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After reading through almost every entry you’ve written here….. I don’t hate you. If you knew me personally you wouldn’t hate me either, then if I explained my worldview and shared some opinions you would hate me quite a bit. I don’t hate you at all though, I might even love you in a way for being a good wife and mother. Even though I think much of your outlook is wrong and harmful so far it seems like your major decisions in life are good. You’re married, you have children, you love them all quite a bit and do your best for them. And as long as you stay committed to your family the hate in this is all on your side, I have no negative feelings towards you. I’m happy you’re doing things right in life, outside of your family everything else is just useless noise. I’m going to stick around for now, maybe I’ll move on and forget you eventually but I’m still interested in seeing how your intellectual journey goes from here. Cheers -M

Allow me to address you directly, MW.

Your comment has a lot of projection going on within it. Do you believe that your values are worthy of hating? Maybe you should change your values.

My values are pretty simple. And I’m a fairly forgiving person because I know that learning to be antiracist requires a tremendous amount of self-reflection that many people are unwilling to do. Or, at the very least, they don’t realize that they need to do any self-reflection at all. Self-reflection requires critical thinking skills, something that is hard to teach unless you know how to teach effectively, which in and of itself is a skill. Skill on top of skill on top of skill… it’s hard all around. From my observation of the world, these skills are neither encouraged nor well developed. Few people acquire them, few people realize the value, and few people want to put in the work to get good at it.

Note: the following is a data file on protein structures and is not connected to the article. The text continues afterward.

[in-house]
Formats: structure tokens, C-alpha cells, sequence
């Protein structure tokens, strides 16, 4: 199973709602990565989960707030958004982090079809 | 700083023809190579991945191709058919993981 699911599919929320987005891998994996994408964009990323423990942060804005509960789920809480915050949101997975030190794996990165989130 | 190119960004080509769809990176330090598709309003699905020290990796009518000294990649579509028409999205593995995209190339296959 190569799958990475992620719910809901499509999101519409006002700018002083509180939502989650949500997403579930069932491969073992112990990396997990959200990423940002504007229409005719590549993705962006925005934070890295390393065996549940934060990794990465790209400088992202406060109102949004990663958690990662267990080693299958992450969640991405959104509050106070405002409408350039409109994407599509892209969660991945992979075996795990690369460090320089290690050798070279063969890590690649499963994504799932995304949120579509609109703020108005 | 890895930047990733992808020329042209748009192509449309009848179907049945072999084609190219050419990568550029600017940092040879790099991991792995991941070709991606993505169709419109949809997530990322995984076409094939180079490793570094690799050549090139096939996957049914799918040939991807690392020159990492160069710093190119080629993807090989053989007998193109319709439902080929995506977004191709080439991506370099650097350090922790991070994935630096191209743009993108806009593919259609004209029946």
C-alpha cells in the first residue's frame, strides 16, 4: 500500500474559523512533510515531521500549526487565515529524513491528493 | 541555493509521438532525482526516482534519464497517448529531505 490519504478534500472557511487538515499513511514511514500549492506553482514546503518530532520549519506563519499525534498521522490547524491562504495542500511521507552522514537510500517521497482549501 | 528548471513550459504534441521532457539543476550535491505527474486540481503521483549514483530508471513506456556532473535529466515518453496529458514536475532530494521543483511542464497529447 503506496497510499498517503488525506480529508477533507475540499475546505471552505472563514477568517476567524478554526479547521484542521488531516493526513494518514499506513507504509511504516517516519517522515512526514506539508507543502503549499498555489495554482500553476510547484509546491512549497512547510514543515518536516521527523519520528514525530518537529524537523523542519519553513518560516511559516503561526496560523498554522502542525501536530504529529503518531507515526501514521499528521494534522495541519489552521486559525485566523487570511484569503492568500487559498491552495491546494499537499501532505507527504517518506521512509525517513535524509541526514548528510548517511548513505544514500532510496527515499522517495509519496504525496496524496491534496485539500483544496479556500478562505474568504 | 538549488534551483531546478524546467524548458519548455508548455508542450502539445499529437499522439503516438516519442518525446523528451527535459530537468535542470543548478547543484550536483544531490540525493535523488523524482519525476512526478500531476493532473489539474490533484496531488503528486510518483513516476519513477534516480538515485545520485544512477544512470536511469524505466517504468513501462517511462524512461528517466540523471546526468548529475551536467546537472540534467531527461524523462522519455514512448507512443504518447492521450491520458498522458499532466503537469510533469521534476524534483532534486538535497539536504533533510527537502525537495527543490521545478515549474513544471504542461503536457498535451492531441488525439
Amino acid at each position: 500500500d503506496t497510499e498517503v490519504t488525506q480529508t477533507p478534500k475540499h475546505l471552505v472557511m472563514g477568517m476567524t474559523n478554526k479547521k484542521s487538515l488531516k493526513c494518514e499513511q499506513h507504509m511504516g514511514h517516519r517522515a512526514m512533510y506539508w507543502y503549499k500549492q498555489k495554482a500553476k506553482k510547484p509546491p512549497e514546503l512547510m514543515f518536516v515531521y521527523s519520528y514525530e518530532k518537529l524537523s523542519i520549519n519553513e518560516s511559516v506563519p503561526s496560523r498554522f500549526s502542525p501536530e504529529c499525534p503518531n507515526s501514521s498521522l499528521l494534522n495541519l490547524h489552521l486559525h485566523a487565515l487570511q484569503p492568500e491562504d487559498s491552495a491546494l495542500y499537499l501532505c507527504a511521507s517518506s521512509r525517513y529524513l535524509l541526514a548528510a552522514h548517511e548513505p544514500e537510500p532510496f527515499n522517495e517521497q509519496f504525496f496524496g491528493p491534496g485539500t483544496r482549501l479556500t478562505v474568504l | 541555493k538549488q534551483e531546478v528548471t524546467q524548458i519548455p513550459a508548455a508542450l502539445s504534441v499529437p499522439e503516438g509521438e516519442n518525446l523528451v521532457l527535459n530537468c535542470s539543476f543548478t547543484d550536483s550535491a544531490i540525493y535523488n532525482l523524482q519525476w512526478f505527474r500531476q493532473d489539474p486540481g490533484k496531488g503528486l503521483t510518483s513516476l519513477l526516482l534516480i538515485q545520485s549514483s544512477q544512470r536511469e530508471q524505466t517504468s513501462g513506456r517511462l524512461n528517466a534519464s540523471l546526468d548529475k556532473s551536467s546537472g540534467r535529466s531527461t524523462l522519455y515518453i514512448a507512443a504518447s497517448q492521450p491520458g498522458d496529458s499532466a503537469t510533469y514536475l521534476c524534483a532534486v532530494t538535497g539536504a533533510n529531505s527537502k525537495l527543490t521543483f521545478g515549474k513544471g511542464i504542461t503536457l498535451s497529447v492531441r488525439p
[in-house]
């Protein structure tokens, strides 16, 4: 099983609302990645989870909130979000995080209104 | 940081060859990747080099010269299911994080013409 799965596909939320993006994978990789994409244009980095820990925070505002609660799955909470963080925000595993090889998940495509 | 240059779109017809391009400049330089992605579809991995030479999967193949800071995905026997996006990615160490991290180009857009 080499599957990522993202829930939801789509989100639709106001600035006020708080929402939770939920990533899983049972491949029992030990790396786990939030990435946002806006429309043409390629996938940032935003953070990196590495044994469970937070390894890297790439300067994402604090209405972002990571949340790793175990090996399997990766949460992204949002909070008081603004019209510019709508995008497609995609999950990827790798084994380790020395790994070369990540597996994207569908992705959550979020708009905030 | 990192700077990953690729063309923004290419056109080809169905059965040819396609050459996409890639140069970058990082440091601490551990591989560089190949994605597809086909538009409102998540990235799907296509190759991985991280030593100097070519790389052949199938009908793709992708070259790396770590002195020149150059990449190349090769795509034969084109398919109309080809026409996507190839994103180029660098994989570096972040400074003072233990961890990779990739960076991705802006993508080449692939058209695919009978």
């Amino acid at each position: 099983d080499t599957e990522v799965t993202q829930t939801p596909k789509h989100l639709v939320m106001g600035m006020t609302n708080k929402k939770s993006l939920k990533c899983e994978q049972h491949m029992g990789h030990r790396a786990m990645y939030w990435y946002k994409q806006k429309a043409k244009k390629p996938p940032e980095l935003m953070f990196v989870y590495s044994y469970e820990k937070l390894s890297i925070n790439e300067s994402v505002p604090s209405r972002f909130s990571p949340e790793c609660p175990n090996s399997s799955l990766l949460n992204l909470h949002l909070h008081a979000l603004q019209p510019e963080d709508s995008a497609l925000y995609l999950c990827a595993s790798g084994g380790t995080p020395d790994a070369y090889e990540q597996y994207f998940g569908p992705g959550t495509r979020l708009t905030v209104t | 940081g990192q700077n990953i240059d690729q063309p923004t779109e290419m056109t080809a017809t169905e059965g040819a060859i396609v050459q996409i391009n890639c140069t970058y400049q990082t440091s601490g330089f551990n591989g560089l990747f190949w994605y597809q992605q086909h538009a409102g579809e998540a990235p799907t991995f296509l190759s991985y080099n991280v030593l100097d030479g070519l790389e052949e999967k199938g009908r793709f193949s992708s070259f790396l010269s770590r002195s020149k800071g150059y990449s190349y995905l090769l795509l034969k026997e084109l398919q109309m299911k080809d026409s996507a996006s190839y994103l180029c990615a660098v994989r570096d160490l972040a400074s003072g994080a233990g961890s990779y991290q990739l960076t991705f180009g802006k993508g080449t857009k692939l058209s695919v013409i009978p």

What are my values? Harm none. That’s pretty much it. You do you, live your life, and let people live their lives as long as they’re harming none: not people, not environment, not animals. Beyond that, I don’t care what you do. Be whoever you want to be. Live the life that makes you happy.